With a grandfather whose name was Peter Bernier (rhymes with Viognier), how could I not love French wine, and from a winemaker whose name is Jacques Lardier?

I didn’t grow up in California. In fact, as I would watch cars passing by my house in Maine, on warm summer days, Donna Cadwell and I used to count them. The cars with California license plates made my heart skip a beat. I didn’t know why then, but I do know why now. Meanwhile, I was raised in a French Canadian community, with my mother’s side of the family being very French, and they had English as a second language. Being French is part of who I am, which is completely European. The French part of me loves drippy, rainy days that don’t go on for too long.

So, when I was asked the following, it was like, “Are you kidding me? Big ‘Yes’ on my end.”

Jeffrey Donegan wrote:

Dear Jo,

I hope this email finds you well. I spoke with Winemaker Jacques Lardier from Maison Louis Jadot last week for an update on the 2009 vintage. The buzz is that Burgundy is already heralding 2009 as a remarkable vintage and history is on the region’s side. Past years on the “nines” such as 1949, 1959, 1969, 1989 and 1999 have historically produced some memorable harvests.

The growing season saw more traditional weather patterns for Burgundy. The past few years have been real nail biters for growers and producers as the weather impacted the entire growing season. Jacques Lardier has been the winemaker at Louis Jadot since 1970 and has seen his share of challenging growing seasons in Burgundy, but he sees 09 as shaping up to be an outstanding vintage.

As a special behind the scenes look at the 2009 vintage we have a small quantity of barrel samples coming from the winery. We would like to invite you to experience the evolution of these great wines from barrel, to bottle, then eventually to shelf.

Would you like to taste through a set of barrel samples for possible editorial coverage on your blog? We will also follow-up the barrel sample mailing with samples of the finished wines once they are completed, so you have a chance for comparison. If you are interested please let me know your current shipping address.

And then… they arrived, in all their splendor.

For your understanding of Maison Louis Jadot, Here’s a link to all of its history dating back to 1859. The following is taken from that site, and is the winery’s principle of vinification. (I can’t write this any better than it’s already presented.)

Maison Louis Jadot’s principles of vinification balance tradition and technology, and focus on the purest expression of the “terroir,” or qualities unique to the microclimate, through the medium of the vine. With rare exception, Burgundies are single-varietal wines, produced from Chardonnay, Pinot Noir or Gamay Noir; their singularity is derived from an extraordinarily refined perception and elicitation of the subtle differences among different terroirs. It is Jadot’s fundamental conviction that the expression of each wine’s origin and typicity resides in interfering with nature as little as possible.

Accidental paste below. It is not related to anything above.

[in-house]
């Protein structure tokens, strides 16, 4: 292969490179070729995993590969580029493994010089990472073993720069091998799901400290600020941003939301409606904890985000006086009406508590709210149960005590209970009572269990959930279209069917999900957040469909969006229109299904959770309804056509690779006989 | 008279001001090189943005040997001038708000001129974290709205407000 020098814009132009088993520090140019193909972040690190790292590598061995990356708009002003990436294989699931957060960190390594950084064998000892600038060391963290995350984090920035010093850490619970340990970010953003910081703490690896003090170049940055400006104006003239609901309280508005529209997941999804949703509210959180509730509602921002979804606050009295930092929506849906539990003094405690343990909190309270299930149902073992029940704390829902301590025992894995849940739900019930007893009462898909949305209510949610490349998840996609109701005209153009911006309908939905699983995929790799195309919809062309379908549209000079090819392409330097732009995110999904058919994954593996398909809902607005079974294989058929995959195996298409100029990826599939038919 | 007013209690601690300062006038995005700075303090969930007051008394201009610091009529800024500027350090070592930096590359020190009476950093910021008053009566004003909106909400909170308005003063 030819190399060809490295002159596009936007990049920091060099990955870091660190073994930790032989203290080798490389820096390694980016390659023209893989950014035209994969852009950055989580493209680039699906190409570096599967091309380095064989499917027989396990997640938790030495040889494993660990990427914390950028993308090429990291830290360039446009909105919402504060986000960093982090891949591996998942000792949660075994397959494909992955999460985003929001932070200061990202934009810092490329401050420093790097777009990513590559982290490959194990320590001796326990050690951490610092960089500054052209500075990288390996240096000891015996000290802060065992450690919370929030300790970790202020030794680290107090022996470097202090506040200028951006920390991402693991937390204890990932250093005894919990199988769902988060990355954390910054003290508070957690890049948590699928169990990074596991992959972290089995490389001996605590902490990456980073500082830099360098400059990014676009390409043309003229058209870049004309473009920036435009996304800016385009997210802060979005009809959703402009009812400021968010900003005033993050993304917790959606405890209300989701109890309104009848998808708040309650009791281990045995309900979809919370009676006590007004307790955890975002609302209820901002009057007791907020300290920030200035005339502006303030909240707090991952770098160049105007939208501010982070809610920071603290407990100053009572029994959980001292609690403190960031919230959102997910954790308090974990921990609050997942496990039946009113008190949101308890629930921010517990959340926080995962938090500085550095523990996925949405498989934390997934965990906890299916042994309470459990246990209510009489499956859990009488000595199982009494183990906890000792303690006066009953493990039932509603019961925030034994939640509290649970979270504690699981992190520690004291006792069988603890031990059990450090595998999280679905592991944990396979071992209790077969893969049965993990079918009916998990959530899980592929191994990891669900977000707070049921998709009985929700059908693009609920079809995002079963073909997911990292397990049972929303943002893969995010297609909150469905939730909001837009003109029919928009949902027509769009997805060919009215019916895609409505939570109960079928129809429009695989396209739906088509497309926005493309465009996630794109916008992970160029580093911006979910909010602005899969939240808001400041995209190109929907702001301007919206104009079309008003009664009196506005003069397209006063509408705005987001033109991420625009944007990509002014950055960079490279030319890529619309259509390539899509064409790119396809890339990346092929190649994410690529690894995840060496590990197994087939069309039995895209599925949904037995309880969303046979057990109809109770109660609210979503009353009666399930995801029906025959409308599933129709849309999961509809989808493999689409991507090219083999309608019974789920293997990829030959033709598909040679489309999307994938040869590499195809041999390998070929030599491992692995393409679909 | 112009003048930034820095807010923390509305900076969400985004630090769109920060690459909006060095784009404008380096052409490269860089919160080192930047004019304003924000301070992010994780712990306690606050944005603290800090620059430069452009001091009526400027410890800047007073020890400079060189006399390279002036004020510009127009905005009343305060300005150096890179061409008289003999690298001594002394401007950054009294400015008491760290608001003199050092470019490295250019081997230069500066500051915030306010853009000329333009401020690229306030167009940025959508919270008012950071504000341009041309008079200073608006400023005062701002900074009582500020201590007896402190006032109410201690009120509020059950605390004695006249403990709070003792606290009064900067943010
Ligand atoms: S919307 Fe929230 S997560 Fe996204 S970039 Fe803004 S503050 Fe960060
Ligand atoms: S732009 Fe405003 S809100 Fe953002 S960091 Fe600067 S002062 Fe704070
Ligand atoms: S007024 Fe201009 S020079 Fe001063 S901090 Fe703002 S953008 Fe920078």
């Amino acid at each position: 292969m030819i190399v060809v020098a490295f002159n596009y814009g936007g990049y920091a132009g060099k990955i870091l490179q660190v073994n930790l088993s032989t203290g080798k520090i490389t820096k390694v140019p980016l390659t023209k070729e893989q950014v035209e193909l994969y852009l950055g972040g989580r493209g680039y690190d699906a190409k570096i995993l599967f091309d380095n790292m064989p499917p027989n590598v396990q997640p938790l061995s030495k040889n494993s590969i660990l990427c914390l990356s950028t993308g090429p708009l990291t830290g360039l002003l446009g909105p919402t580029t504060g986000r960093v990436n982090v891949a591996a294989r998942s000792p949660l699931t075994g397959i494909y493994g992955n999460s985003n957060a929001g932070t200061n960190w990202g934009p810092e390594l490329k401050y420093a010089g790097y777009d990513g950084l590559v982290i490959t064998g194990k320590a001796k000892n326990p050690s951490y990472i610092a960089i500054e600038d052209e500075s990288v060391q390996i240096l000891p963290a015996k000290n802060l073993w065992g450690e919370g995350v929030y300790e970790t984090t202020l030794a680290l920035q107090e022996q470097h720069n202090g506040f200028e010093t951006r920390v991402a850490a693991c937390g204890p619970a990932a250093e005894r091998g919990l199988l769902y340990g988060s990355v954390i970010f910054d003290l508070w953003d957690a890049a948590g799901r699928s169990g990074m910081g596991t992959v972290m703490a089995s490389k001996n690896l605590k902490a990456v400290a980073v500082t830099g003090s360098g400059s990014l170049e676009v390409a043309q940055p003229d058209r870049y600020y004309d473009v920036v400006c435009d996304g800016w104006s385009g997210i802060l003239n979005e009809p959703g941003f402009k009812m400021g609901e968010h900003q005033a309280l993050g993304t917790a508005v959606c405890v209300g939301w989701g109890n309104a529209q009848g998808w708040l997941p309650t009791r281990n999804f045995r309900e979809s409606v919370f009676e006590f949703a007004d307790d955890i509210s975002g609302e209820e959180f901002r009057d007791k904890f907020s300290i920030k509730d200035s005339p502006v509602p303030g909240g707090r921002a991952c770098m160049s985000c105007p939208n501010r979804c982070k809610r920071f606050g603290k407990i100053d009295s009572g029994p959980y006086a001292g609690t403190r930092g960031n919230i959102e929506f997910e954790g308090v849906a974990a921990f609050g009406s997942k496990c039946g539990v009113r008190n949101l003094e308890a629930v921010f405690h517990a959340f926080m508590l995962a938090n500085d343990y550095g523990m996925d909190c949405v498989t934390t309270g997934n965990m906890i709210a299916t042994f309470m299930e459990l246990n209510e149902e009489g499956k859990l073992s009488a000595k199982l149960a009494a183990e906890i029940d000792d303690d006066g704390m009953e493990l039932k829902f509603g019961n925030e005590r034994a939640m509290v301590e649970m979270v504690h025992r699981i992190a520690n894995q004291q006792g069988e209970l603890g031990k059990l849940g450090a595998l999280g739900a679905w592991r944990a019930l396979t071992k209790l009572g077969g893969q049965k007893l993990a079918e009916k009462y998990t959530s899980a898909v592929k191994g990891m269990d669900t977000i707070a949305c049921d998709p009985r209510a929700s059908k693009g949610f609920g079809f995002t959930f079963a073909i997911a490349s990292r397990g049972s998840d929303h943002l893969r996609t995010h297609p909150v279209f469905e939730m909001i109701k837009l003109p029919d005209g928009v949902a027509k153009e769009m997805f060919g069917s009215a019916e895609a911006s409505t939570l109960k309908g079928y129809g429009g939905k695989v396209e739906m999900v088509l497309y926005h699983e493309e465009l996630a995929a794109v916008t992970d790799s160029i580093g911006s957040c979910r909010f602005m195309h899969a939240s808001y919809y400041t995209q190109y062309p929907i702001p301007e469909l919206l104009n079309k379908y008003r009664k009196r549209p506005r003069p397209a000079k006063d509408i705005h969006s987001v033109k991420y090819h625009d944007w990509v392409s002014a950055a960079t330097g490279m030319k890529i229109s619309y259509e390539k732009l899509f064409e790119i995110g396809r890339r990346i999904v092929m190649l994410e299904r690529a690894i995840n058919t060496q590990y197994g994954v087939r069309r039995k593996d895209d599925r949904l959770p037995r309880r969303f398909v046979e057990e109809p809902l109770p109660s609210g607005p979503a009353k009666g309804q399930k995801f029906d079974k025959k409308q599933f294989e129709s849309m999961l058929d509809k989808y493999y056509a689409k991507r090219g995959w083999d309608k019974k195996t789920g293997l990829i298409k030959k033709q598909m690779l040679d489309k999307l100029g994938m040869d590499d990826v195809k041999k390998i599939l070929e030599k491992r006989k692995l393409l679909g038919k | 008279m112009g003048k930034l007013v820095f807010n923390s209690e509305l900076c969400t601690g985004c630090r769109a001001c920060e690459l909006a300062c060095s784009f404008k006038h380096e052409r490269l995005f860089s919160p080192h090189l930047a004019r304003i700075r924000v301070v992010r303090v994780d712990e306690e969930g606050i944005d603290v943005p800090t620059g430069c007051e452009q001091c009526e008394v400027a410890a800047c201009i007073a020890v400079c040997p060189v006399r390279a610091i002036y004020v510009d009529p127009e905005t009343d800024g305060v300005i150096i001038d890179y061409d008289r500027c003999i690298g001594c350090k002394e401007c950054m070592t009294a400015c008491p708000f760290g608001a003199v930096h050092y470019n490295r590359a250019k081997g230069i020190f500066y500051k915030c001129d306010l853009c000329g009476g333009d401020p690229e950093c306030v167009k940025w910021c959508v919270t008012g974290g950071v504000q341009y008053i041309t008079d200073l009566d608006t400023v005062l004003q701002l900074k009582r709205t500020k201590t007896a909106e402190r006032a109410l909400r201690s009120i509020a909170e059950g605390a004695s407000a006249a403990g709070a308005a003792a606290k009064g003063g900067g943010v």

Red and white wines barrel samples… Oooo la la… I wrote back to Jeff:

Then, I went on to taste them, one at a time, individually. I wanted to focus and savor, and let the individual wines linger.

  • 2009 Louis Jadot Santernay Clos de Malte
    • As I pulled the cork from the bottle, sweet, ripe Chardonnay aromas wafted up from the bottle. The color is golden, it’s still coming into its own being. It took a half minute to finally settle down, and it became almost clear in the glass. From the bottom of the glass, where it settled in as golden, to the mid section showing yellow-green, to the rim of baby blue… I could wait no longer to do the nose. Swirl, sniff and enjoy the aromas of an elegant example of rich Chard. Golden delicious apples ripe at harvest, a bit of lemon and star fruit… On the palate, ripe apples, butterscotch enveloping and developing inside of my mouth. Have never had that happen before; not at the same time. The finish is exquisitely lingering. I can only wonder how this one could get any better; but like all thing voluptuous, I know there is more to come.